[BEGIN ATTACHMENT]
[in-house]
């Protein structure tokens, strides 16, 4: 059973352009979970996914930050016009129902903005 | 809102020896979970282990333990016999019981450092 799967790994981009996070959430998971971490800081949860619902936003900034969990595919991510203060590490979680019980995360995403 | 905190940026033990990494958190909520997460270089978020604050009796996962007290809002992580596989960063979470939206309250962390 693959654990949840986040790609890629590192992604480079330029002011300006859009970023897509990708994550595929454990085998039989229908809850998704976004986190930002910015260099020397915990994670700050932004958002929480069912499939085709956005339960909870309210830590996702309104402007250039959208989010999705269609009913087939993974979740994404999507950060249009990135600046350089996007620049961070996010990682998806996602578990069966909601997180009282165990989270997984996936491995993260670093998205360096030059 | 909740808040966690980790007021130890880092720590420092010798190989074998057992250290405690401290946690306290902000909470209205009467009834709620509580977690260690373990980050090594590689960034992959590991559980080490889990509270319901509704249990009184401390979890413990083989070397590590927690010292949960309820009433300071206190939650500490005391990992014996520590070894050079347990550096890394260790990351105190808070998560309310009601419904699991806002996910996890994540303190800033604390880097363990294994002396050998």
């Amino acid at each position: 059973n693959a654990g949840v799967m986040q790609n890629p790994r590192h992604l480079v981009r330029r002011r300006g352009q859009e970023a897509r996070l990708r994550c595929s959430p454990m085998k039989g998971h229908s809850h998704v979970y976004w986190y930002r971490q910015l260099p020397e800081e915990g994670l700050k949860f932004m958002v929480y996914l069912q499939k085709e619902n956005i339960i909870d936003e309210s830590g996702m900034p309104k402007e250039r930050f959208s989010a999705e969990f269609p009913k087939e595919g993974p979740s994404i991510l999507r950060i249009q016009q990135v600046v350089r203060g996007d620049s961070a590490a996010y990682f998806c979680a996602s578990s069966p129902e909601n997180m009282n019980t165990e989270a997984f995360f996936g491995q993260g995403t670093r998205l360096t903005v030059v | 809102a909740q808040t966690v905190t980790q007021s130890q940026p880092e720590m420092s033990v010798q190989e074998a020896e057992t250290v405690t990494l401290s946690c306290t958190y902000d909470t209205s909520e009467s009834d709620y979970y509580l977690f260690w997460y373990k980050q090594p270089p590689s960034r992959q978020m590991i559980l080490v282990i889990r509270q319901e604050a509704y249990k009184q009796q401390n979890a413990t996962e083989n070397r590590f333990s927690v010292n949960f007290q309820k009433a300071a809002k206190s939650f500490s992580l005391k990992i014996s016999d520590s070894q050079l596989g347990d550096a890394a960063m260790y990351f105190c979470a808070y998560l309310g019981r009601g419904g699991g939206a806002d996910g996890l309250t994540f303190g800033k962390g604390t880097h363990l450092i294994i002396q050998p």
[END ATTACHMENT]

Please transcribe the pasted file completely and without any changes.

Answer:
[in-house]
């Protein structure tokens, strides 16, 4: 059973352009979970996914930050016009129902903005 | 809102020896979970282990333990016999019981450092 799967790994981009996070959430998971971490800081949860619902936003900034969990595919991510203060590490979680019980995360995403 | 905190940026033990990494958190909520997460270089978020604050009796996962007290809002992580596989960063979470939206309250962390 693959654990949840986040790609890629590192992604480079330029002011300006859009970023897509990708994550595929454990085998039989229908809850998704976004986190930002910015260099020397915990994670700050932004958002929480069912499939085709956005339960909870309210830590996702309104402007250039959208989010999705269609009913087939993974979740994404999507950060249009990135600046350089996007620049961070996010990682998806996602578990069966909601997180009282165990989270997984996936491995993260670093998205360096030059 | 909740808040966690980790007021130890880092720590420092010798190989074998057992250290405690401290946690306290902000909470209205009467009834709620509580977690260690373990980050090594590689960034992959590991559980080490889990509270319901509704249990009184401390979890413990083989070397590590927690010292949960309820009433300071206190939650500490005391990992014996520590070894050079347990550096890394260790990351105190808070998560309310009601419904699991806002996910996890994540303190800033604390880097363990294994002396050998």
């Amino acid at each position: 059973n693959a654990g949840v799967m986040q790609n890629p790994r590192h992604l480079v981009r330029r002011r300006g352009q859009e970023a897509r996070l990708r994550c595929s959430p454990m085998k039989g998971h229908s809850h998704v979970y976004w986190y930002r971490q910015l260099p020397e800081e915990g994670l700050k949860f932004m958002v929480y996914l069912q499939k085709e619902n956005i339960i909870d936003e309210s830590g996702m900034p309104k402007e250039r930050f959208s989010a999705e969990f269609p009913k087939e595919g993974p979740s994404i991510l999507r950060i249009q016009q990135v600046v350089r203060g996007d620049s961070a590490a996010y990682f998806c979680a996602s578990s069966p129902e909601n997180m009282n019980t165990e989270a997984f995360f996936g491995q993260g995403t670093r998205l360096t903005v030059v | 809102a909740q808040t966690v905190t980790q007021s130890q940026p880092e720590m420092s033990v010798q190989e074998a020896e057992t250290v405690t990494l401290s946690c306290t958190y902000d909470t209205s909520e009467s009834d709620y979970y509580l977690f260690w997460y373990k980050q090594p270089p590689s960034r992959q978020m590991i559980l080490v282990i889990r509270q319901e604050a509704y249990k009184q009796q401390n979890a413990t996962e083989n070397r590590f333990s927690v010292n949960f007290q309820k009433a300071a809002k206190s939650f500490s992580l005391k990992i014996s016999d520590s070894q050079l596989g347990d550096a890394a960063m260790y990351f105190c979470a808070y998560l309310g019981r009601g419904g699991g939206a806002d996910g996890l309250t994540f303190g800033k962390g604390t880097h363990l450092i294994i002396q050998p």